Bridging the gap: How could a UK Business, Human Rights and Environment Act have made a difference?

This report documents how well-known UK companies, financial institutions and public bodies have been and continue to be connected to human rights abuses, worker exploitation and environmental harm at home and abroad.

These abuses are happening via the companies’ own operations, products and services, and across their global value chains. Access to justice for those impacted remains largely unreachable. In the absence of any sufficient accountability framework, this is creating an environment of corporate impunity.

Abuses are rampant in the value chains of products we rely on in order to provide the goods and services used by people every day, from the clothes we wear, to the food we eat and the vital equipment used by NHS staff in the battle against Covid-19.

This report includes 15 case studies demonstrating how UK companies, financial institutions and public bodies are connected to severe abuses – ranging from worker exploitation, modern slavery, abuse of indigenous peoples’ rights and the right to health to illegal deforestation and land-grabbing.

A new law is needed – and called for by UK civil society organisations, trade unions, businessesinvestors, and more than 120,000 people in the UK who have signed a petition. YouGov polling shows four in five people in Britain want new laws to make sure businesses stamp out environmental damage and exploitative practices in their supply chains.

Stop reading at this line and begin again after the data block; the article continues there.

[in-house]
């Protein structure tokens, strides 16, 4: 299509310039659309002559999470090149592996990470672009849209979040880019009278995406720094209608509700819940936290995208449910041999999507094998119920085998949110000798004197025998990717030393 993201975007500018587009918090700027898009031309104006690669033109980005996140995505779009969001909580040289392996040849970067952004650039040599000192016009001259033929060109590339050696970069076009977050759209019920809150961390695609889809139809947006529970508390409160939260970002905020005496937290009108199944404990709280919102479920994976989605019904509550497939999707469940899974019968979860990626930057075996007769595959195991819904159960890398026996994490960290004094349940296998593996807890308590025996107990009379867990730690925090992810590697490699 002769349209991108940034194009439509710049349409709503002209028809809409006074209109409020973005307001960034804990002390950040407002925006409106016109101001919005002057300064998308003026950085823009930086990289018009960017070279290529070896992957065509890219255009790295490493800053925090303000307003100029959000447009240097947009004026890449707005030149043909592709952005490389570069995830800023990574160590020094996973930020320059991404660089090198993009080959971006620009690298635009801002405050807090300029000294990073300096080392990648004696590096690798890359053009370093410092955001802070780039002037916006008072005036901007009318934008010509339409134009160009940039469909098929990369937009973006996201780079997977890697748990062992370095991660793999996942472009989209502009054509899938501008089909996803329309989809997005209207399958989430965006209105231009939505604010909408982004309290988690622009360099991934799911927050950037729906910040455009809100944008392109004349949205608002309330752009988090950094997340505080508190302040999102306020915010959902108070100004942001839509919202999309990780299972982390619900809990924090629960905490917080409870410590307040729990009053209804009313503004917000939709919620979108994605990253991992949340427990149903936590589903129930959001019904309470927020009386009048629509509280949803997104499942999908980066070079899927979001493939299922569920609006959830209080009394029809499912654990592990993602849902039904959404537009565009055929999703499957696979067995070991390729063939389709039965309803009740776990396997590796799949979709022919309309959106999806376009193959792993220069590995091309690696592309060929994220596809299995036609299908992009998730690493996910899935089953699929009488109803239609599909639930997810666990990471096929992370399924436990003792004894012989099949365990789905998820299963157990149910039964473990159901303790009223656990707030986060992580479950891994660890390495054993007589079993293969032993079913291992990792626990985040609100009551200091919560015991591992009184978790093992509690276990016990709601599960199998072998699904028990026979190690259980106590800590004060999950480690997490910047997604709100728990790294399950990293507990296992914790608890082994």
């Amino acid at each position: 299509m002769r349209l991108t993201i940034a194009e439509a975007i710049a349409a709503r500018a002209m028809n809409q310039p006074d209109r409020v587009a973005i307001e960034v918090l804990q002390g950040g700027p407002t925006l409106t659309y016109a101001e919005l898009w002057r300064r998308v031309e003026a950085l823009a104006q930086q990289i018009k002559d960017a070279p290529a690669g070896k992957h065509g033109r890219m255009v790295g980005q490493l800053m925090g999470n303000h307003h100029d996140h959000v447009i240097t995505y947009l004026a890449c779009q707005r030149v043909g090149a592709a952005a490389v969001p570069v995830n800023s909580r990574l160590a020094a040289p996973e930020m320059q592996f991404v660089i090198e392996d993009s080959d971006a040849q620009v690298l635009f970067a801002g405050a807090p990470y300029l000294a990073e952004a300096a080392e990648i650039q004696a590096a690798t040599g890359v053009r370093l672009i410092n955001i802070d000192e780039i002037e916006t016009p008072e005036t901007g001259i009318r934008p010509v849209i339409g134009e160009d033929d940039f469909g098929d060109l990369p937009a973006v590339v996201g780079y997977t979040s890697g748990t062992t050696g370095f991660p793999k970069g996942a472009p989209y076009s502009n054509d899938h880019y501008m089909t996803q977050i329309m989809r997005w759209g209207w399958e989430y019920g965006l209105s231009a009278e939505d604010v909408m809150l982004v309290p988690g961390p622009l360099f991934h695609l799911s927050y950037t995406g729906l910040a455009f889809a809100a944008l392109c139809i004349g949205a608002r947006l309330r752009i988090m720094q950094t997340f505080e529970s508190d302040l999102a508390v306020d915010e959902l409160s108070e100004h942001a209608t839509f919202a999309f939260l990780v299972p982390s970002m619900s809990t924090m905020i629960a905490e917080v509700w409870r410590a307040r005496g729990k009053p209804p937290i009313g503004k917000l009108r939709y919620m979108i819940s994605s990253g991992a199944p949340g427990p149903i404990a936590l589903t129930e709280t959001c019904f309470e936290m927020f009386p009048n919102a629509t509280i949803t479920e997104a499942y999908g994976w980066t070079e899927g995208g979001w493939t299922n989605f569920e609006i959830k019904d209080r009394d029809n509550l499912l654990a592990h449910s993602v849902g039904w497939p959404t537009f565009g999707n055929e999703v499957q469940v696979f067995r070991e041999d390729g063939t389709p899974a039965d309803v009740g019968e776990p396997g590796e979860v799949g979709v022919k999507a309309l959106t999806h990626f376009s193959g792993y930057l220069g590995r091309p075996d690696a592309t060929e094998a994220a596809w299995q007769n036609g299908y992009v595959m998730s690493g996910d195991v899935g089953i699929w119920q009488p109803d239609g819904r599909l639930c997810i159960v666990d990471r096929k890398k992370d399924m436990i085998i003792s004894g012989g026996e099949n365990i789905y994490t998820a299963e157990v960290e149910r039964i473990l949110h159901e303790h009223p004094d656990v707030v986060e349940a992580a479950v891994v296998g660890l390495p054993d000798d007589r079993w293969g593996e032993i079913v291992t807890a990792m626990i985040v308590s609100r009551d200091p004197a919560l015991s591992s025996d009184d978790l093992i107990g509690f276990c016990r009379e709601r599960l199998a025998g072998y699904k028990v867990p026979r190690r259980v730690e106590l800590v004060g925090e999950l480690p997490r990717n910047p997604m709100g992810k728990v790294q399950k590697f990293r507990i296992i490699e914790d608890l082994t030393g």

To be effective, a UK law should be modelled on the world-leading ‘failure to prevent’ model of the 2010 Bribery Act – as already recommended by Parliament’s Joint Committee on Human Rights and identified as legally feasible by the British Institute of International and Comparative Law. Once harm occurs, the burden of proof should be on the business to show that they did all they reasonably could to prevent the harm. The law should also mandate all companies to undertake ‘human rights and environmental due diligence’ across their supply and value chains, including all business relationships.

The case studies show how a UK Business, Human Rights and Environment Act would have made a difference.

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